From twisting normal game mechanics on their head to making the world cohesive in both narrative and gameplay are topics we'll cover in today's edition of the blog.
Note that all the pictures shown off here are still work in progress and we'd appreciate any feedback you might have for us!
Let's start off by asking one simple question.....
How is a game immersive?
Well usually it depends on but not limited to various key factors:
Setting - Where the game takes place and why.
Narrative - Who do we play as, what is our mission and why do we want to accomplish that?
World building - Where are we? How was this world conceived, what's the message?
Context - Mixing all of the above with gameplay mechanics correctly helps a lot.
Let me give you an example of an immersive game (that happens to be one of my favourites and gives me a reason to talk about it), Dead Space.
As Dead Space is a third-person action horror game set in the near future, the artsyle is very heavy on the blues and browns, most UI are holograms and the game gives you a sense of dread that few games do, why?
Well, here's are a few reasons:
- Health is displayed in real-time on your spine, each blue section represents 1 health point.
- Stasis, an ability unlocked early in the game that allows you to slow down enemies and machinery, is represented on the protagonist's back as a half moon.
- Inventory and shops don't pause the game, allowing the player to be attacked whislt doing these activities, increasing paranoia.
- Weapons show how much ammo they have when you aim down sights or check your inventory.
- All the weapons you use are mining equipment and tools, which makes sense since the protagonist is an engineer.
- You can walk and rotate the camera when the inventory is up, and it stays in the same place in the actual world.
These are just examples, there's a lot more of course, and every single game is unique in how they immerse their players. Some use elevators to mask loading screens, others give you distractions while they alter something in the background so you don't notice, so let's talk Back Then.
Making Back Then resonate with players.
In order to show you how we're making this project as immersive as possible we'll give you some examples (while saving some for you to discover when the game releases) and explain both the narrative and gameplay context for each mechanic.
This mechanic was inspired by a family member of mine, where she would write a lot of information in a diary so she wouldn't forget anything important.
It makes sense for someone to alzheimer's to have a diary, some use it as a coping mechanism, while others find it a good way of "combating" their situation.
You drag the pages just like you would normaly, and better yet, you writting on this diary effectively saves your game.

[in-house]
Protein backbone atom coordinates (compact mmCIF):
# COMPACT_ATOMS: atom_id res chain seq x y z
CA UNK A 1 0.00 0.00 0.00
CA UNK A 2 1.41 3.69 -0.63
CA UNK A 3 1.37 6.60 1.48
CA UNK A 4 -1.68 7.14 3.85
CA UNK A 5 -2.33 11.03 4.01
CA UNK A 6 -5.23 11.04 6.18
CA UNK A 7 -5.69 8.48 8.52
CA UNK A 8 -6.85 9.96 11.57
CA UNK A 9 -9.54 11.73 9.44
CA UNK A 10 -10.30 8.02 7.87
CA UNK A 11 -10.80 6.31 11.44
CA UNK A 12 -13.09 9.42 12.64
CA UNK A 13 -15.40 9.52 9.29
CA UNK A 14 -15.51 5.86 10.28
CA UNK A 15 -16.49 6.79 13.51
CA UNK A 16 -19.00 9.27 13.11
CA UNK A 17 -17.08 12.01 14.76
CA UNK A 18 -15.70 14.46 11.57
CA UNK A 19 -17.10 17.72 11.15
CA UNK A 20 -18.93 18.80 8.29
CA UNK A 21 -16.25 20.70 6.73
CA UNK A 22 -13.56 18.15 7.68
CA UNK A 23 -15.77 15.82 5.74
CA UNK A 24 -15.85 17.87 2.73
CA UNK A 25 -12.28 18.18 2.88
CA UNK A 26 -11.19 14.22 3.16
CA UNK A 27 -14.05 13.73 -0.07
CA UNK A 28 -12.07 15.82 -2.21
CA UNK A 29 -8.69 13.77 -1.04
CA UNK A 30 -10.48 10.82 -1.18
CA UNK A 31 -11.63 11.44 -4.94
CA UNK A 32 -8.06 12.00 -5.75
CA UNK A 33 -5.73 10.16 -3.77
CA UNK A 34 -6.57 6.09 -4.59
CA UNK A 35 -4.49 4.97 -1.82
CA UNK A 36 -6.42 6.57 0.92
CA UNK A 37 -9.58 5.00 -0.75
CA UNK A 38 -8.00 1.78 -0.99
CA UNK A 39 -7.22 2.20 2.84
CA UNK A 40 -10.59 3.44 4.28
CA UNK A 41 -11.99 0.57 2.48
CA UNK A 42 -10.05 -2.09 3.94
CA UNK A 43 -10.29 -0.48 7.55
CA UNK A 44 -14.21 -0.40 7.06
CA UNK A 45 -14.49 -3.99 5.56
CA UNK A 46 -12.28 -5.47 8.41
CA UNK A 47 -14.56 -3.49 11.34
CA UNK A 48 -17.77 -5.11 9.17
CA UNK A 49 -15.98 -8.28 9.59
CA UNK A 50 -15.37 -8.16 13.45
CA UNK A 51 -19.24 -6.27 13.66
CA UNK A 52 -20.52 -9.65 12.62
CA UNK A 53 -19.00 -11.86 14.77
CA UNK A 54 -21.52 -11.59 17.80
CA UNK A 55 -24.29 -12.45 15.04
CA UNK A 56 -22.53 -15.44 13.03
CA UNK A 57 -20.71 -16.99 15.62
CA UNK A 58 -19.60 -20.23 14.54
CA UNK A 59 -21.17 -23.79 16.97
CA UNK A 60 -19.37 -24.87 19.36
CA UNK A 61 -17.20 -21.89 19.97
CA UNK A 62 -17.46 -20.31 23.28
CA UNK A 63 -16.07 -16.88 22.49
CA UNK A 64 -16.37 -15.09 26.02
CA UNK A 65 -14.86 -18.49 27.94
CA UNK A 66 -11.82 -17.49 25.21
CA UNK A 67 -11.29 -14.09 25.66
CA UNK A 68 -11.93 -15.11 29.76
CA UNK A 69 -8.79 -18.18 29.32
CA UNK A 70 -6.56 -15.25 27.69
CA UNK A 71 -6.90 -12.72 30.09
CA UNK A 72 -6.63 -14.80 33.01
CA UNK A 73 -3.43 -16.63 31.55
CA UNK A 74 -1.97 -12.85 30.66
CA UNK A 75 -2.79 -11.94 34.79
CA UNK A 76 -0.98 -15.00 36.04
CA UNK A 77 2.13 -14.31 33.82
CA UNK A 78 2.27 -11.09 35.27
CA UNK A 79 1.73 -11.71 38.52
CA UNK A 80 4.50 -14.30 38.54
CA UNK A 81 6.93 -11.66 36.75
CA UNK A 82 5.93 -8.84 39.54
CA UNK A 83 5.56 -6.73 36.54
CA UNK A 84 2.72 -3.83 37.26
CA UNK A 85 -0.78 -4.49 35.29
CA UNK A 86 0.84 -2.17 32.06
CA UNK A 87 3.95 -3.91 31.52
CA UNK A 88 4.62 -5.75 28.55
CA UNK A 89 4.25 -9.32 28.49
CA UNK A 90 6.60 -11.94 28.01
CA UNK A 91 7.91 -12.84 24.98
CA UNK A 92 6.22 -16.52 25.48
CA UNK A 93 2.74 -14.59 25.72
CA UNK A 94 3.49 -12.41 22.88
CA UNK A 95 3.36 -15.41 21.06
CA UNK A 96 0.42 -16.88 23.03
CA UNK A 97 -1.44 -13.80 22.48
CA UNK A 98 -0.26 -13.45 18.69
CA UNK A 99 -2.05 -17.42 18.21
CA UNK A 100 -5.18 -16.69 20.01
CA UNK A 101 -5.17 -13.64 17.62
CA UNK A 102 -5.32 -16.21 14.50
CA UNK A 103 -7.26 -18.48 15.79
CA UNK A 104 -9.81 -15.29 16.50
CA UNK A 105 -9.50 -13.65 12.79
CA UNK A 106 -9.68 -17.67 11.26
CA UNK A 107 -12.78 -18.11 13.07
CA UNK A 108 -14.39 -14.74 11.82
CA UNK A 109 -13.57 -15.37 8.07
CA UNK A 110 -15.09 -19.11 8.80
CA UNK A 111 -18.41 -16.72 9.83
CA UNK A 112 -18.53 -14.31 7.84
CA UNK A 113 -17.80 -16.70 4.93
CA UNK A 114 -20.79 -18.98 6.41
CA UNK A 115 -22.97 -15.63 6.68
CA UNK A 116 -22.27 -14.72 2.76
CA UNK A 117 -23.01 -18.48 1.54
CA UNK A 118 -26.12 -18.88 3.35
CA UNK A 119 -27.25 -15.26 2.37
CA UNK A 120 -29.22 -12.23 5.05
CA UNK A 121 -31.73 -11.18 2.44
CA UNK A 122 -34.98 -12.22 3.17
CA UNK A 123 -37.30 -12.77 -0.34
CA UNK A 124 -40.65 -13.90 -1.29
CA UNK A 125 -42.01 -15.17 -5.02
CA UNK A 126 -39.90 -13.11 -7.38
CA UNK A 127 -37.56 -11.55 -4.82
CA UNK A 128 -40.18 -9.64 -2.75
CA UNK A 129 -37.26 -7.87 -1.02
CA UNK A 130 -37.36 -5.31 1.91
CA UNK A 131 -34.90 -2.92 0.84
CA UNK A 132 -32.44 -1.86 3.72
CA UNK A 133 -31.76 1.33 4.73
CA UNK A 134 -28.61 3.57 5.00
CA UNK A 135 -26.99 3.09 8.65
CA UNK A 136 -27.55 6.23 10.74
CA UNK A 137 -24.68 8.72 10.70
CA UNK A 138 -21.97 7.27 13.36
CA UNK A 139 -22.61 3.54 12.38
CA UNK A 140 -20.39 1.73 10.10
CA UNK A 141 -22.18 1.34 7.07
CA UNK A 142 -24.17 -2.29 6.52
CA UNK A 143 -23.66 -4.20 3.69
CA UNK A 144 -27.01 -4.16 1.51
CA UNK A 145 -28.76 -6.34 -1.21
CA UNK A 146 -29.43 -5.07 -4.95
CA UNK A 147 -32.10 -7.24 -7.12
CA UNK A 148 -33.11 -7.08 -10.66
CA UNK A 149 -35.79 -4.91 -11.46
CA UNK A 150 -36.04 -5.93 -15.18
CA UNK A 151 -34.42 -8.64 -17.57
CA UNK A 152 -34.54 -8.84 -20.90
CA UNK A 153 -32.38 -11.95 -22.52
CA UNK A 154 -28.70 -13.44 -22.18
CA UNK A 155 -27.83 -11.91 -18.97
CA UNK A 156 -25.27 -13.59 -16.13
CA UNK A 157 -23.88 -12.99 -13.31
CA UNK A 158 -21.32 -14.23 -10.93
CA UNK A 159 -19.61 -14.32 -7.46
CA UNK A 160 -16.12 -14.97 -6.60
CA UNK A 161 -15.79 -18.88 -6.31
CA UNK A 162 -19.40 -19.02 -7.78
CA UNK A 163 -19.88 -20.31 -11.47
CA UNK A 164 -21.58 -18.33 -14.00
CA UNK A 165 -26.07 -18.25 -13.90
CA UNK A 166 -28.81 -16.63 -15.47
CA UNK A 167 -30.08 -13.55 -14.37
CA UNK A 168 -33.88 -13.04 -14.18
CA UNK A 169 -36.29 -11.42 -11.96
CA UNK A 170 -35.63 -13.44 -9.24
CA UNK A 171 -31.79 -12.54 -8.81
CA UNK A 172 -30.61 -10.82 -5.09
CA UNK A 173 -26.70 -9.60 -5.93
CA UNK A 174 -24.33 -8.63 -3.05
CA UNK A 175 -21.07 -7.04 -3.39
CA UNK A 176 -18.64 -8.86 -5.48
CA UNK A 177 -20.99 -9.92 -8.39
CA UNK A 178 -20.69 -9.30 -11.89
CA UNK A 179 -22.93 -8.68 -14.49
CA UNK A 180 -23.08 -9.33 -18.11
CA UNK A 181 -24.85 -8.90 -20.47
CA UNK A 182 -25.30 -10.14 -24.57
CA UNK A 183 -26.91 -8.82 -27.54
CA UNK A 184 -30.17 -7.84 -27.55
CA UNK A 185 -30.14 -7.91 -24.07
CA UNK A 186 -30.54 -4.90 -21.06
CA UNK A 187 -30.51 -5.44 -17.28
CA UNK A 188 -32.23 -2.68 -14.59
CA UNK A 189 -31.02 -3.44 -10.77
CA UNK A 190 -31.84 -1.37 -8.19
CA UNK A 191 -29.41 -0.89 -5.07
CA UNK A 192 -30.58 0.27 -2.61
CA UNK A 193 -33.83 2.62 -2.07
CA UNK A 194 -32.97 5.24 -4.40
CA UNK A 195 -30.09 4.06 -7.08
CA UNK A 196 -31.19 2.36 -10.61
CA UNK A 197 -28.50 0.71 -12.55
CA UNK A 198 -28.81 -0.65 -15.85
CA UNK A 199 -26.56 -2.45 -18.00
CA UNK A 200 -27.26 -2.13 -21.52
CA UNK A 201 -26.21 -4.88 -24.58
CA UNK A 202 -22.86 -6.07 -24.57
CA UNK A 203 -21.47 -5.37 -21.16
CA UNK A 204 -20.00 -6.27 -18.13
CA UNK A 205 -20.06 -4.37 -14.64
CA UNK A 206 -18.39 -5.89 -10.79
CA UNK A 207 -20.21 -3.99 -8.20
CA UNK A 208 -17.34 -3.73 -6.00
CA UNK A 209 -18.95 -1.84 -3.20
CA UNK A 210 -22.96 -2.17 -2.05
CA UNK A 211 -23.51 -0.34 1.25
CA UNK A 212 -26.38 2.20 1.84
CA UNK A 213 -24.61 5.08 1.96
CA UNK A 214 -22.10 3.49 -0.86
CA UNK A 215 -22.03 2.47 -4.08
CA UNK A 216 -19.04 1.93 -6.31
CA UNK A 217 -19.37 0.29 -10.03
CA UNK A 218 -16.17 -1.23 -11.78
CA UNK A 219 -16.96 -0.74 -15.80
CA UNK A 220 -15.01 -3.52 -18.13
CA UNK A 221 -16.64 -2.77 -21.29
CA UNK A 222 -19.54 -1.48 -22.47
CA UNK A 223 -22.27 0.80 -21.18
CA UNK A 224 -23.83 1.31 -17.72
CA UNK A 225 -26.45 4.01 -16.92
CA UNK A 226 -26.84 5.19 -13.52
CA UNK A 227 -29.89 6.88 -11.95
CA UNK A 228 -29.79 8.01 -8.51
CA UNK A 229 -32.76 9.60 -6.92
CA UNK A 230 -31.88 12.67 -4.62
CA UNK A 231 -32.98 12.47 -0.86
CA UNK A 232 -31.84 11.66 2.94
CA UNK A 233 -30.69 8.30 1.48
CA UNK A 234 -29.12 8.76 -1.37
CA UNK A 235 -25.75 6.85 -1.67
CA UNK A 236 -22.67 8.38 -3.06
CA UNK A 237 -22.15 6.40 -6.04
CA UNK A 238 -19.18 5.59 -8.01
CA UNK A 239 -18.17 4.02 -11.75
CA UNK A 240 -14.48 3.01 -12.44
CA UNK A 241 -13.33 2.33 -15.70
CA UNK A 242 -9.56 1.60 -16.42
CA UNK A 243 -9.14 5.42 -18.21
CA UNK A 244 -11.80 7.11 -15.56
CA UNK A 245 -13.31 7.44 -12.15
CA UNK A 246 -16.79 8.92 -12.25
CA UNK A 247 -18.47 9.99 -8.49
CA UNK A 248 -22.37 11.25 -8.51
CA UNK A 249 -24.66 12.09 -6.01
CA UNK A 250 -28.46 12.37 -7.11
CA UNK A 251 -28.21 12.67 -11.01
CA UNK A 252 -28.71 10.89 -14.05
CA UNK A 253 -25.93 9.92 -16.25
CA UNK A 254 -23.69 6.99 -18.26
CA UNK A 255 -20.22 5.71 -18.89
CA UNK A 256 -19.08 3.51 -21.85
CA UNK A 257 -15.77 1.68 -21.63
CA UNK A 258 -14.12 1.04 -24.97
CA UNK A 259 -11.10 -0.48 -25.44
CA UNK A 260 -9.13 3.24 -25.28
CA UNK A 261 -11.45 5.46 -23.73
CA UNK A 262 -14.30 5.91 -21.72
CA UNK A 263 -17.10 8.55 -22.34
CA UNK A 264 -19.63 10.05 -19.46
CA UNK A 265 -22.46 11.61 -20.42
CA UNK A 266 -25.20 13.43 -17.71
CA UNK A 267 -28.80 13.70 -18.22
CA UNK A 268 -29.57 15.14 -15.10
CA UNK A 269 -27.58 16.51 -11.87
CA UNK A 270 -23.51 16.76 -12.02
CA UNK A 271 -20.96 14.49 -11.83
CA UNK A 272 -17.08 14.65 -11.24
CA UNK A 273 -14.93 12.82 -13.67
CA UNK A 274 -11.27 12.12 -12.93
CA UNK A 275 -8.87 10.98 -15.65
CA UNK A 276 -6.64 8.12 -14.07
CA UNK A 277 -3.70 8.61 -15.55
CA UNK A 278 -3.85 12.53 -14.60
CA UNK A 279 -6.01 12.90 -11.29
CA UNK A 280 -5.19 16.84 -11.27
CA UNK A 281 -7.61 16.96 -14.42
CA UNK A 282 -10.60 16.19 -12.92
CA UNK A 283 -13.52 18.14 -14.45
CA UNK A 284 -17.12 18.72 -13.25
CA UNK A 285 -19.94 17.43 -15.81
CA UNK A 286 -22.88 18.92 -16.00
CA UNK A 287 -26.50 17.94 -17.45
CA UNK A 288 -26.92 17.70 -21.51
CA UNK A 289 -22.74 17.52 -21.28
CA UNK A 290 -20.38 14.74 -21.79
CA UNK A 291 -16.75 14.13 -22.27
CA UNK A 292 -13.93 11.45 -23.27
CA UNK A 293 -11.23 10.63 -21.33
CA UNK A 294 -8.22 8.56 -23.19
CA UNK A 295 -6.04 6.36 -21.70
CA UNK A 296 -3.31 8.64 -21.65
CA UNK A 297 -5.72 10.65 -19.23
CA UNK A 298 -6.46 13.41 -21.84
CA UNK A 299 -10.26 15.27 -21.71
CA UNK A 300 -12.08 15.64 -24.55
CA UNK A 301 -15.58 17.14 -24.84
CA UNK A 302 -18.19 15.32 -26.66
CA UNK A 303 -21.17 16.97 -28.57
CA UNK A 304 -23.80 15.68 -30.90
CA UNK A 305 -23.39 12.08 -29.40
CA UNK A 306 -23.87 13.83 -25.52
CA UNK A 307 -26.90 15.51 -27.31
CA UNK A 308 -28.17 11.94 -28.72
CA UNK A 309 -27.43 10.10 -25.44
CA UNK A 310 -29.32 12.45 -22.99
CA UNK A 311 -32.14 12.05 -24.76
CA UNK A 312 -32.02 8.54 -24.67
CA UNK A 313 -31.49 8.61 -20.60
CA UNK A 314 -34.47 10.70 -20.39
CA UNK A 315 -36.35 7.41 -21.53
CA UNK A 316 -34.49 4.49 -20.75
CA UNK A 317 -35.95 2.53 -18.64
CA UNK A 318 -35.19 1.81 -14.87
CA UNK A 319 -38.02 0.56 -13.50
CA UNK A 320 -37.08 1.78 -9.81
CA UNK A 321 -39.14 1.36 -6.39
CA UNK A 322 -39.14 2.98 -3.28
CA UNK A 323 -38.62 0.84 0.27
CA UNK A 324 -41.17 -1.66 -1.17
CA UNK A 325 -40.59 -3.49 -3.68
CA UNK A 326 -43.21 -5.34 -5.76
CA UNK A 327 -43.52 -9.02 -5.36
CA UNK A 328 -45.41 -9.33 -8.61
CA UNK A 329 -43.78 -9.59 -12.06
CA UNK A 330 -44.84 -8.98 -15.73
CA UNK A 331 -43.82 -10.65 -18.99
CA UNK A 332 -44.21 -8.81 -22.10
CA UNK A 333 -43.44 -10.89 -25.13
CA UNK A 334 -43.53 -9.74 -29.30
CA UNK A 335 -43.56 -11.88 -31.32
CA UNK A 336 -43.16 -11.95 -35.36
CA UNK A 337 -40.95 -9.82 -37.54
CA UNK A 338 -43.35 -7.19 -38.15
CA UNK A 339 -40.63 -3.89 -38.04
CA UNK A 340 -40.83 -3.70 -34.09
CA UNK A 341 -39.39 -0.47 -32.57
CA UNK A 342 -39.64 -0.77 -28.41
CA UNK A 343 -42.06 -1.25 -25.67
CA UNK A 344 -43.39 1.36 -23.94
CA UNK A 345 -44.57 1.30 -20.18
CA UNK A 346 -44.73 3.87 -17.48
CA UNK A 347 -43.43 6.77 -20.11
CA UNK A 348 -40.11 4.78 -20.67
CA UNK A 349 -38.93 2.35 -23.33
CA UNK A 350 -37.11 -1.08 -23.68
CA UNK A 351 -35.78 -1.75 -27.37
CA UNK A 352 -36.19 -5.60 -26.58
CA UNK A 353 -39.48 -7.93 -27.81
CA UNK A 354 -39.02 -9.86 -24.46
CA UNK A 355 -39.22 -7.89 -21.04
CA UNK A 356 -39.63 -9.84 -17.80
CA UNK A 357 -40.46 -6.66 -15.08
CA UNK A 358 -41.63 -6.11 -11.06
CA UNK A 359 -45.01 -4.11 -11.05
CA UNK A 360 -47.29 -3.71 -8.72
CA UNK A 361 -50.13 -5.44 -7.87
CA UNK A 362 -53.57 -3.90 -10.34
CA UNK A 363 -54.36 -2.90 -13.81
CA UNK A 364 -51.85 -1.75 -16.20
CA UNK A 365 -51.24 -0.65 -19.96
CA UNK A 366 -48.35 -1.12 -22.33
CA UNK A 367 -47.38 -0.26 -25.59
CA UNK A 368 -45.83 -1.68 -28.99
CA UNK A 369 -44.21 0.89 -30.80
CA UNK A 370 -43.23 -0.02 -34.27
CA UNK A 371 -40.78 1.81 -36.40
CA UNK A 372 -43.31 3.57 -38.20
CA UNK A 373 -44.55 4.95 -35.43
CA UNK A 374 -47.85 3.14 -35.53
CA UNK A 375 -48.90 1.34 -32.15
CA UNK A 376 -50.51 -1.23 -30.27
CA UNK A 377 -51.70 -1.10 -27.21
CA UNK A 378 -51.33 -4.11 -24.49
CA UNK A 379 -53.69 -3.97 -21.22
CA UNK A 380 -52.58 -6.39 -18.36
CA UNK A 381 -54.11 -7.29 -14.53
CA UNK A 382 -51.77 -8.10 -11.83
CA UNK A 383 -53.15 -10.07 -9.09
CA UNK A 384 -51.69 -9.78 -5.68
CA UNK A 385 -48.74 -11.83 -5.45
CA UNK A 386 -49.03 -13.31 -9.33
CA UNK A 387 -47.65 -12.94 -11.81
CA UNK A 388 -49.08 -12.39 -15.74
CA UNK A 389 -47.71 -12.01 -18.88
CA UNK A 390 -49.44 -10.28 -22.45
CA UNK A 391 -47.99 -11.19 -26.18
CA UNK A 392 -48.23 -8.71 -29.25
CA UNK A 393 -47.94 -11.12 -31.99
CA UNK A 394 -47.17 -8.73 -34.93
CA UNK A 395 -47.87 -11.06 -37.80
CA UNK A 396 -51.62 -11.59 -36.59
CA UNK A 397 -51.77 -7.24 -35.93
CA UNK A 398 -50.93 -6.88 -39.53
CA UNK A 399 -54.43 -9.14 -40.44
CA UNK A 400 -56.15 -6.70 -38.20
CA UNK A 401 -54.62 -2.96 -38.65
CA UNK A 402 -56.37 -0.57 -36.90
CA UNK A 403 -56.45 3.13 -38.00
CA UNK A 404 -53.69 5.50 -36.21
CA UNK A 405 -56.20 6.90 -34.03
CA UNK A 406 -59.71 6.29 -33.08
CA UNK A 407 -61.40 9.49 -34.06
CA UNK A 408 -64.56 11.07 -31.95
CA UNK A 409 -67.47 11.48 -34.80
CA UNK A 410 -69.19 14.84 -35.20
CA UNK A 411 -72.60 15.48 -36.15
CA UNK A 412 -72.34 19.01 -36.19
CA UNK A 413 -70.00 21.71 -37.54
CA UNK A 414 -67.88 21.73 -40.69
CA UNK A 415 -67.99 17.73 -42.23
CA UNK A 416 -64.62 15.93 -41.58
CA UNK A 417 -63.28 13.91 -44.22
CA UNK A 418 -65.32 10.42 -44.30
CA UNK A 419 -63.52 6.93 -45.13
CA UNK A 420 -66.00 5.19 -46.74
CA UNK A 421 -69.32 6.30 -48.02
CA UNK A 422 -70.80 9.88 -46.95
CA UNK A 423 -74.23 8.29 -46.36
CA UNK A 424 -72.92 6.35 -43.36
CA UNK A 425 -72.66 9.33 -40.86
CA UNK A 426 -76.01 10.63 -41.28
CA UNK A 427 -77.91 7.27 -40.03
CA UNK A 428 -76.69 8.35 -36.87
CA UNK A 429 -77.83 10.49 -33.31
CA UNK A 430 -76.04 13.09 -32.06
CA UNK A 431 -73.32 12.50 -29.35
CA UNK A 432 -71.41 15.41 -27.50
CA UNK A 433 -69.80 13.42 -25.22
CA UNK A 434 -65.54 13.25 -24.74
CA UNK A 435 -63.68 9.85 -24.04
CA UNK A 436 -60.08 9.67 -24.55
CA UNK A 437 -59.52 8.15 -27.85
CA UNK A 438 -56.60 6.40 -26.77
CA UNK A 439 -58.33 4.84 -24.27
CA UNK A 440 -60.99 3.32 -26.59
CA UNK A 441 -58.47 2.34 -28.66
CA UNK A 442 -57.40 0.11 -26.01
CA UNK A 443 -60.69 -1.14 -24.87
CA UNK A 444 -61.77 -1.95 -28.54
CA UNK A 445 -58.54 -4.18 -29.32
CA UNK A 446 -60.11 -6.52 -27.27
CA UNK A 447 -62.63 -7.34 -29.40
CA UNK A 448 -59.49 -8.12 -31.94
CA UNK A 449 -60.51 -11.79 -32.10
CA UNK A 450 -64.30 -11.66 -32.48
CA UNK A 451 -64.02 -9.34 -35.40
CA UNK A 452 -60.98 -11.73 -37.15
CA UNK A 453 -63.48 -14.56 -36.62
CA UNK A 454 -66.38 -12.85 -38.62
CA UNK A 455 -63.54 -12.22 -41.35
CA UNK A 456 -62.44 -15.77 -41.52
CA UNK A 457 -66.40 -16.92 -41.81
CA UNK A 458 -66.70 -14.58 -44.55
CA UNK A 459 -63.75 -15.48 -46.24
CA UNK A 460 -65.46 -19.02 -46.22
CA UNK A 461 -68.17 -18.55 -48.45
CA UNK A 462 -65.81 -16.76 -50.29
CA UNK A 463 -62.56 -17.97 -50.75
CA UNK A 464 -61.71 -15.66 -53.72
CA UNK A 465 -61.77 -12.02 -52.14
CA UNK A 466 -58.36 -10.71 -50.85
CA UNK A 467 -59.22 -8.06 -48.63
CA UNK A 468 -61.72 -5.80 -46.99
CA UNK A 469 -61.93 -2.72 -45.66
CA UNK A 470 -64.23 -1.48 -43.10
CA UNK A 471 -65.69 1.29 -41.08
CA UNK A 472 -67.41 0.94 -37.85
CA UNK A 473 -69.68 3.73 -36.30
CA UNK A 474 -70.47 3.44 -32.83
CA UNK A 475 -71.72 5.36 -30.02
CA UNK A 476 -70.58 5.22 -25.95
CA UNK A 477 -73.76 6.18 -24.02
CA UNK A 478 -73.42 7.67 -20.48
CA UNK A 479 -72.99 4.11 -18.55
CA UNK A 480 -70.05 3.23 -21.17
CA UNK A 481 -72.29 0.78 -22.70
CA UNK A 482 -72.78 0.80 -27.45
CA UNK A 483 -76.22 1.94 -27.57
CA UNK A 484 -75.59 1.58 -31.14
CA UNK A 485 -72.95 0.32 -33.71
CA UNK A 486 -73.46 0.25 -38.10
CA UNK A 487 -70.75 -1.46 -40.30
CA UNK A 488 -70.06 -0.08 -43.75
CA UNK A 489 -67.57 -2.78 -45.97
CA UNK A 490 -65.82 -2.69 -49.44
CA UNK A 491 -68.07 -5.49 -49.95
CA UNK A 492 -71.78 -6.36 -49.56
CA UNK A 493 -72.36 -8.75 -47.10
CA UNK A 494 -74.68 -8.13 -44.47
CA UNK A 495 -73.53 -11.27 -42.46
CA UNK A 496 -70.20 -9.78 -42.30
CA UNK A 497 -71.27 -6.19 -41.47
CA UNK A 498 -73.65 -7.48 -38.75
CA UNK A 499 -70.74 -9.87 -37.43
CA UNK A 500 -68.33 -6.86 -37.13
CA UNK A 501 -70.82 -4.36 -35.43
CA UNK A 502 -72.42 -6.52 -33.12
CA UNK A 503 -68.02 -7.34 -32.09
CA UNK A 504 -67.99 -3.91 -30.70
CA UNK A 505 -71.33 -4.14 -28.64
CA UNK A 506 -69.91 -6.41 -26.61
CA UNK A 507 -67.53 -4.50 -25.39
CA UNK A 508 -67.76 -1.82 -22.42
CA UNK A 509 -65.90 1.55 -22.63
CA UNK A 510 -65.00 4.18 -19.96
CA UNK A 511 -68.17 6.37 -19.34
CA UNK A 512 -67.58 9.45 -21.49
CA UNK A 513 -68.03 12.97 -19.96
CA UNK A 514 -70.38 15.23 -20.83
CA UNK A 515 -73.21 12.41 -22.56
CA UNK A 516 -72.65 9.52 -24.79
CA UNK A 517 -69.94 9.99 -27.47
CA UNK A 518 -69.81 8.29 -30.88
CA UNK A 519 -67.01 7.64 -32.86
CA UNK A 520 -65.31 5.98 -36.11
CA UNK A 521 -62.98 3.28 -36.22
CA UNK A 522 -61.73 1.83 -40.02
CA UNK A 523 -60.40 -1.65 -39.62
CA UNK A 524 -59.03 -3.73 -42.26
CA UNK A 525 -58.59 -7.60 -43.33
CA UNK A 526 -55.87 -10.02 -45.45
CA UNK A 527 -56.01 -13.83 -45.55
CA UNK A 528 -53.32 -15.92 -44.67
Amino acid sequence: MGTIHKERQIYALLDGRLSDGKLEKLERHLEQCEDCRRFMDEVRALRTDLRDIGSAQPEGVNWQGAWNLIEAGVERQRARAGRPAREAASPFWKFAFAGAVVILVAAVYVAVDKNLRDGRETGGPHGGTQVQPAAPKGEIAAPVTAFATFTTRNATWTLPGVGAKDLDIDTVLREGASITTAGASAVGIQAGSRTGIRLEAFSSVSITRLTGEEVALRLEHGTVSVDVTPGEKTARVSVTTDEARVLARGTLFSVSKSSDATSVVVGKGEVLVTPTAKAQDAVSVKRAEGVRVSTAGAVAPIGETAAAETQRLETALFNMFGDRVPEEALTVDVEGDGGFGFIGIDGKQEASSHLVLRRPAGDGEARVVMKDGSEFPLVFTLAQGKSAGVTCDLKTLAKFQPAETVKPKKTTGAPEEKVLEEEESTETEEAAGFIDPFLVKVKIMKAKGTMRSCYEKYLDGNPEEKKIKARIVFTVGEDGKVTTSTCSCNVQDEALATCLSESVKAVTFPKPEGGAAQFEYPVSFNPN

This makes sense in the context of both gameplay and narrative:
-You play as a character that is forgetfull, having a place to write down important details is a common option.
-For gameplay, we approached the implementation just like you'd expect, making it personal, where you have to open the diary, drag the pages with your mouse, and then you'll get to pick a save slot (another feature we'll show in a later blog).
In the game you have an entire outdoor scene to look at, but if only you could move the curtains in a way for you to enjoy the view.
Well, you can.
See how the player can move the curtains in a seamless dynamic way, we could have just added a simple animation for the curtains with a toggle button (which is what we did for the lightswitchfor example), but the curtains were a bit too important to be that bland, so we implemented unity's cloth, tinkered around with it, placed some code on top, and voilá.
Interactions are the bread and butter of Back Then, it is through them that you remember details about your past life, how you unlock more memories and events and they contain all the fun tidbits of gameplay you'd expect. Key word here is diegetic.
This one is a classic, the pills dynamically moving inside the bottle is basically the "bar" we're always trying to acheive with each interaction.
But that's how interactions used to be, we've spiced them up a little, now whenever you've already interacted with an object (and did everything associated with it) you get a small text hover like so.
Notice how the text is never in your way of interacting with other things, how mellow it feels alongside the scene and how everything blends together, we don't want to abuse fx and make the game too flashy.
But speaking of flashy, as you unlock more and more object around the scene you'll start to see this fx.
Now of course the fx won't be pingponging between visible and invisible like that, instead, it plays when the player unlocks that object, and you might even get multiple items showing up at once.
Loading Screens -
We never absolutely want to remove you from the main character's position, except for the main menu and whatnot, so we wouldn't like loadings screens to stop gameplay, and be seamless with the transitions.
Note that the UI isn't finalized.
The screen fades out, but gives you a tiny bit of visibility, the loading starts but you can still move around and do something while you wait.
So to wrap things up, Back Then is taking great strides in making every gameplay feature diegetic (I love that word), never removing you from the atmosphere of the game and never compromises on ambient breaking features.
In the upcoming months we'll no doubt revisit the concept of immersion, and what we've changed to make it even more...diegetic.
If you read all of this, firstly, thank you for the interest, we hope Back Then resonates with you as much as it resonates with us.
Secondly, we'd greatly appreciate any kind of feedback/thought/suggestion you might have, don't be afraid to contact us on any of our social media.
Big things next month, stay tuned!